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How to handle the resource database during DR


How to handle the resource database during DR

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Brian Brown-204626
Brian Brown-204626
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I have been tasked with updating our DR documentation, which has gotten woefully out of
date. My only question concerns the resource database. In SQL Server 2005, it was among the
system databases and had to remain in the same location as the master database. In SQL Server
2008, it was moved to the bin folder in the SQL Server install directory.

Am I correct in assuming that the resource database contains only objects, but no data? If this
is so, can I safely ignore this database for purposes of DR, as long as my DR server is at the same
release level(service pack, CU, etc.) as my production server? If I must account for the resource
database, how do I go about it. I know I cannot backup the database, but must copy the data
and log files, but do I need to shutdown SQL Server before I do the copy? What order do I do the
restore? Do I restore the master database first, then the resource database, or do I restore the
resource database first, then the master?
GilaMonster
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In 2008 it should be treated just as if it were a dll, a library file for SQL Server.

Gail Shaw
Microsoft Certified Master: SQL Server, MVP, M.Sc (Comp Sci)
SQL In The Wild: Discussions on DB performance with occasional diversions into recoverability

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george sibbald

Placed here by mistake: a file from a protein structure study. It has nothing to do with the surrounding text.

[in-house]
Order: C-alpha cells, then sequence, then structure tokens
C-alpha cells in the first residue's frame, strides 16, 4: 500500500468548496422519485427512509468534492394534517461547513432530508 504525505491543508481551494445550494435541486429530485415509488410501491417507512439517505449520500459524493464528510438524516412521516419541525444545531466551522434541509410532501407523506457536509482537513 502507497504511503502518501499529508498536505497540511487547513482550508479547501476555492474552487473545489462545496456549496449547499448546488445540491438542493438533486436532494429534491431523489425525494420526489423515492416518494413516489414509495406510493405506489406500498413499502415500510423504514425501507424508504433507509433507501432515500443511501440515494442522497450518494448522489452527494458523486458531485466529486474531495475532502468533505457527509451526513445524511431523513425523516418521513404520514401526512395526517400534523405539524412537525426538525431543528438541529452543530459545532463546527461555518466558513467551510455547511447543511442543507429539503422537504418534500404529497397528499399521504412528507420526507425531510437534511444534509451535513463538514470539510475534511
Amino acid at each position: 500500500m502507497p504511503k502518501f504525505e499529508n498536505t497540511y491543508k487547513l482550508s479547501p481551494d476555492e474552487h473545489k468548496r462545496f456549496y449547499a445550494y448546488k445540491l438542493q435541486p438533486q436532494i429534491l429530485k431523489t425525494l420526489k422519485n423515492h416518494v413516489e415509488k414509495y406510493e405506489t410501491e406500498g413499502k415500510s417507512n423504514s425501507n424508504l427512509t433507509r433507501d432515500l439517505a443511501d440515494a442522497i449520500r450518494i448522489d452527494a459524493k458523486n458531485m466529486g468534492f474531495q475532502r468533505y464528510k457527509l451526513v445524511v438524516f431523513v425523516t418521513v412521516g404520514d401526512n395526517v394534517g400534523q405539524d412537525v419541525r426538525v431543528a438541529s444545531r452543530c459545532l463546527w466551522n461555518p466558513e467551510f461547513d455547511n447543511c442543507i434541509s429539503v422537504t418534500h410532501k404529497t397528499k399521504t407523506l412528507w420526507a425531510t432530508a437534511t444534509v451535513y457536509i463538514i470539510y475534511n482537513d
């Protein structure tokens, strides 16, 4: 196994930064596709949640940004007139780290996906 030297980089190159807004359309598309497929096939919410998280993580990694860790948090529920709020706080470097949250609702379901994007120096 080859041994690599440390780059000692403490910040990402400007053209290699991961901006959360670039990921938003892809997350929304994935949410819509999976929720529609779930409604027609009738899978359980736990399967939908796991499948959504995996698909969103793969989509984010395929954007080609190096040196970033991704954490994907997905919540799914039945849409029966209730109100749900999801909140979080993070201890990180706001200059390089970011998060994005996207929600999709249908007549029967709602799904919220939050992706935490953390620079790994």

george sibbald
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As long as the two servers are the exact same version the resource databases are interchangeable as it contains system objects only and does not change except when upgrades are performed.

to copy the resource database files SQL must be down. I would make a copy of them each time I do an upgrade (and the other system database files), so I have a copy available in case off corruption. If you want this to go off to tape you may have to change the suffix of the copies as a lot of tape copy software ignores database files (.mdf,.ndf and .ldf).

As your DR server is a different server I cannot imagine your DR process would include recovering the resource database. If you are in a situation where you have to do this you would be using the rebuild process which would recover the resource database for you and then you would restore your system db backups.

Restoring system databases to another server is not normally the best way to go, especially for the msdb databases.

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Brian Brown-204626
Brian Brown-204626
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The only reason we restore the system databases is that our DR server is cold, i.e. SQL Server is installed and patched, but nothing more. No user databases, no jobs, no logins, etc.
george sibbald
george sibbald
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If all you have is logins and jobs you would be better off scripting them out and loading them in.

Maintenance plans do not transfer well to another server, in fact they dont transfer at all.

Ideally you would be copying and restoring your user databases to your DR server on a regular basis.

Provocative statement - MSSQL is WAAAY too tied to the server it was installed on and does not migrate well. Bear that in mind when developing your DR strategy.

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